Bicentennial Minutes

From Academic Kids

Bicentennial Minutes was the name of a series of short public-service American television segments commemorating the 1976 United States Bicentennial. The segments were produced by the network CBS and broadcast nightly from July 4, 1974 until 1976. Sources differ as to whether the final telecast was on July 4 of that year or on December 31.

The series was created by Ethel Winant and Louis Friedman of CBS, who had to fight to get approval from network executives who considered it to be a mere commercial. The producer of the series was Paul Waigner, the executive producer was Bob Markell. and the executive story editor and writer was Jerome Alden. In 1976, the series received an Emmy Award in the category of Special Classification of Outstanding Program and Individual Achievement. It also won a Special Christopher Award in 1976.

The videotaped segments were one minute long and were broadcast each night after the network news and before the start of the prime time hours. The format of the segments did not change, although each segment featured a different narrator, often a CBS network television star. The narrator, after introducing himself or herself, would state "This is a Bicentennial Minute," followed by the phrase "Two hundred years ago today..." and a description a historical event or personnage prominent on that particular date two hundred years ago during the American Revolution.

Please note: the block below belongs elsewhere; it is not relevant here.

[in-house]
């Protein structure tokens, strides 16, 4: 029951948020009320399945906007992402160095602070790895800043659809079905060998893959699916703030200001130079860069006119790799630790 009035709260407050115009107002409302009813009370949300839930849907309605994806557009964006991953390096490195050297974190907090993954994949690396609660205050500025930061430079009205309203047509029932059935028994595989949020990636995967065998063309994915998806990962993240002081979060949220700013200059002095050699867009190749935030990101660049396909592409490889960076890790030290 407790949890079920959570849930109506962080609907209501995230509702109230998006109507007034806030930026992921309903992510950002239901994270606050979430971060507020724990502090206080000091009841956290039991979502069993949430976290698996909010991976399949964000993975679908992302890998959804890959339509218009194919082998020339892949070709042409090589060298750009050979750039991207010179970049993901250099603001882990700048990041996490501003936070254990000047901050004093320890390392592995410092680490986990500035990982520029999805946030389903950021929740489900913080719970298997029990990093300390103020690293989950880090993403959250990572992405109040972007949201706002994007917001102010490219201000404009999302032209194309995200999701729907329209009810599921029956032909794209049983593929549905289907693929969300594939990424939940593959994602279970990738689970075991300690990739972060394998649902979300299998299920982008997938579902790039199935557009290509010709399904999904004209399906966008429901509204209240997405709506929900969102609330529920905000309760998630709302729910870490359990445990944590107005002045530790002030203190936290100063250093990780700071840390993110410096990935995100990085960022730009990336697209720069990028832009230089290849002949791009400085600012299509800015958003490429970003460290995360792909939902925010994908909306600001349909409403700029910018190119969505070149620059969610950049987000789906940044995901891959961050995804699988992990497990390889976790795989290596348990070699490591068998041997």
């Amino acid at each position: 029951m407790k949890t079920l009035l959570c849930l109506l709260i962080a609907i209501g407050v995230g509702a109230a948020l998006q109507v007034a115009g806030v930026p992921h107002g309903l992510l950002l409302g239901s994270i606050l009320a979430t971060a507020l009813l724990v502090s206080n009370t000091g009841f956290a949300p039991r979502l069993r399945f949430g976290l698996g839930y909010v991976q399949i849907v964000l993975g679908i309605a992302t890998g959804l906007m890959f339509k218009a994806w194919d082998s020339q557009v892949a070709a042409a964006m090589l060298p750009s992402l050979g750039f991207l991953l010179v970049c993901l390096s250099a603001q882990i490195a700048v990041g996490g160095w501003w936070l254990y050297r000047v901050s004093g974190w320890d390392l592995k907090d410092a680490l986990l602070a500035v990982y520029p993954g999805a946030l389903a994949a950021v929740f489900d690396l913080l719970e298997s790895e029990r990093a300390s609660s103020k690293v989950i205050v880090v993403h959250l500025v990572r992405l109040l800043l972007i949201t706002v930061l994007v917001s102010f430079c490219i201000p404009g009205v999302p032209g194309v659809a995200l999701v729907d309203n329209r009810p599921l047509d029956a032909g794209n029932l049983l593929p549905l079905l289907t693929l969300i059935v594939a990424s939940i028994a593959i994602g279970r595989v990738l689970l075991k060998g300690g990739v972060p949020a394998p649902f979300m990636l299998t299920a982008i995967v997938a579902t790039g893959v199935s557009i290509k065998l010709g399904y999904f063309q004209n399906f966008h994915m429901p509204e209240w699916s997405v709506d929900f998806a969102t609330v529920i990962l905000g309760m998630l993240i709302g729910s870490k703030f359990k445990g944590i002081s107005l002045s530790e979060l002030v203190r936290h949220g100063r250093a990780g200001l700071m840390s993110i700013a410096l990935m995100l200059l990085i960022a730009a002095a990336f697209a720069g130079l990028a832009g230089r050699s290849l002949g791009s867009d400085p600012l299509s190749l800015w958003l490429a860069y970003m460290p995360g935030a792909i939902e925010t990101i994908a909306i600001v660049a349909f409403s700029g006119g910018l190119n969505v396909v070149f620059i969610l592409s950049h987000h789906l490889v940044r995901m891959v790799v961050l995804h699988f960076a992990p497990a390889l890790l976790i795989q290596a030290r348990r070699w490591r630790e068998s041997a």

The Bicentennial Minute achieved a high cultural profile during its run and was widely referenced and parodied. For example, on the episode of All in the Family originally broadcast on February 2, 1976, the character Mike Stivic responded to a typically closed-minded and less-than-accurate monologue by Archie Bunker about the history of American immigration and the meaning of the Statue of Liberty with the sarcastic comment: "This has been Archie Bunker's Bicentennial Minute." Also in early 1976, in a sketch on The Sonny and Cher Show, guest star Jim Nabors portrayed British King George III and offered a comic rebuttal to the always pro-American Revolution Bicentennial Minutes. Indeed, the phrase "Bicentennial Minute" has entered into the American cultural vocabulary, although the original series of segments has been largely forgotten.

The Bicentennial Minute on July 3, 1976 was narrated by Vice President Nelson Rockefeller. The Bicentennial Minute, broadcast on July 4, 1976 (the actual date of the bicentennial of the adoption of the Declaration of Independence), was narrated by President Gerald Ford.


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